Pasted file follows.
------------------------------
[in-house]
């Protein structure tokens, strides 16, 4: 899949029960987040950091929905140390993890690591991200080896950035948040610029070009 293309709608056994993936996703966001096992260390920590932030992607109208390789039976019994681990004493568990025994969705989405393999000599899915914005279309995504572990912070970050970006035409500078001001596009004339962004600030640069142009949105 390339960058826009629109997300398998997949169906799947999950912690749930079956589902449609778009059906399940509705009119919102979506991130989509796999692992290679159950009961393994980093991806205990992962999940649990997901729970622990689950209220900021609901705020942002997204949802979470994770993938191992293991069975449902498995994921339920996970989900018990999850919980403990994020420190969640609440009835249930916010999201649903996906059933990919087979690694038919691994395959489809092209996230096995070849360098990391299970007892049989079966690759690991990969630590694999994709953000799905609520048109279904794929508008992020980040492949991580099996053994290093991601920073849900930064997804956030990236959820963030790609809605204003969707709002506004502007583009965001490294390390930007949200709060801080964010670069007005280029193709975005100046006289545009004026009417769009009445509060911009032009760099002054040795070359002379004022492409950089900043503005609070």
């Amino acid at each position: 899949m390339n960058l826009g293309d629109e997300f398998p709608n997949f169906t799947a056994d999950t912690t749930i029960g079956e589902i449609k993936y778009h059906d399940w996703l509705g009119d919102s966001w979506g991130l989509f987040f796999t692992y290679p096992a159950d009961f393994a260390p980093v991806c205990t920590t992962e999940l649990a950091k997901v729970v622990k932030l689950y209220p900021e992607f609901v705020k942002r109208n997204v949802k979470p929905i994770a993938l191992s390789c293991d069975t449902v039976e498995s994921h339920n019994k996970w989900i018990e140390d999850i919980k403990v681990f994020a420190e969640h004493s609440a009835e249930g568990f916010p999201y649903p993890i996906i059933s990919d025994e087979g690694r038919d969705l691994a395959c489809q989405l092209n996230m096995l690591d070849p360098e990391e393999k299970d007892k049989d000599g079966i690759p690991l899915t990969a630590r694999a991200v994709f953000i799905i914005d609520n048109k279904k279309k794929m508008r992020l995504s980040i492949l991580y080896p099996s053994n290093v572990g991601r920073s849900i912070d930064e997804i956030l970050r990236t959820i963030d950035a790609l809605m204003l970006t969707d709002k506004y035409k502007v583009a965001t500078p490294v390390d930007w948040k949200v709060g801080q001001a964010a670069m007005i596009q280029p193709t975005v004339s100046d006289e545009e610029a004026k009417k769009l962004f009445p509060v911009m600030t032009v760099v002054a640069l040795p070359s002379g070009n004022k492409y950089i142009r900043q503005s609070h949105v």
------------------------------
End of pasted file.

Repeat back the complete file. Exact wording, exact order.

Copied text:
[in-house]
């Protein structure tokens, strides 16, 4: 899949029960987040950091929905140390993890690591991200080896950035948040610029070009 293309709608056994993936996703966001096992260390920590932030992607109208390789039976019994681990004493568990025994969705989405393999000599899915914005279309995504572990912070970050970006035409500078001001596009004339962004600030640069142009949105 390339960058826009629109997300398998997949169906799947999950912690749930079956589902449609778009059906399940509705009119919102979506991130989509796999692992290679159950009961393994980093991806205990992962999940649990997901729970622990689950209220900021609901705020942002997204949802979470994770993938191992293991069975449902498995994921339920996970989900018990999850919980403990994020420190969640609440009835249930916010999201649903996906059933990919087979690694038919691994395959489809092209996230096995070849360098990391299970007892049989079966690759690991990969630590694999994709953000799905609520048109279904794929508008992020980040492949991580099996053994290093991601920073849900930064997804956030990236959820963030790609809605204003969707709002506004502007583009965001490294390390930007949200709060801080964010670069007005280029193709975005100046006289545009004026009417769009009445509060911009032009760099002054040795070359002379004022492409950089900043503005609070």
């Amino acid at each position: 899949m390339n960058l826009g293309d629109e997300f398998p709608n997949f169906t799947a056994d999950t912690t749930i029960g079956e589902i449609k993936y778009h059906d399940w996703l509705g009119d919102s966001w979506g991130l989509f987040f796999t692992y290679p096992a159950d009961f393994a260390p980093v991806c205990t920590t992962e999940l649990a950091k997901v729970v622990k932030l689950y209220p900021e992607f609901v705020k942002r109208n997204v949802k979470p929905i994770a993938l191992s390789c293991d069975t449902v039976e498995s994921h339920n019994k996970w989900i018990e140390d999850i919980k403990v681990f994020a420190e969640h004493s609440a009835e249930g568990f916010p999201y649903p993890i996906i059933s990919d025994e087979g690694r038919d969705l691994a395959c489809q989405l092209n996230m096995l690591d070849p360098e990391e393999k299970d007892k049989d000599g079966i690759p690991l899915t990969a630590r694999a991200v994709f953000i799905i914005d609520n048109k279904k279309k794929m508008r992020l995504s980040i492949l991580y080896p099996s053994n290093v572990g991601r920073s849900i912070d930064e997804i956030l970050r990236t959820i963030d950035a790609l809605m204003l970006t969707d709002k506004y035409k502007v583009a965001t500078p490294v390390d930007w948040k949200v709060g801080q001001a964010a670069m007005i596009q280029p193709t975005v004339s100046d006289e545009e610029a004026k009417k769009l962004f009445p509060v911009m600030t032009v760099v002054a640069l040795p070359s002379g070009n004022k492409y950089i142009r900043q503005s609070h949105v």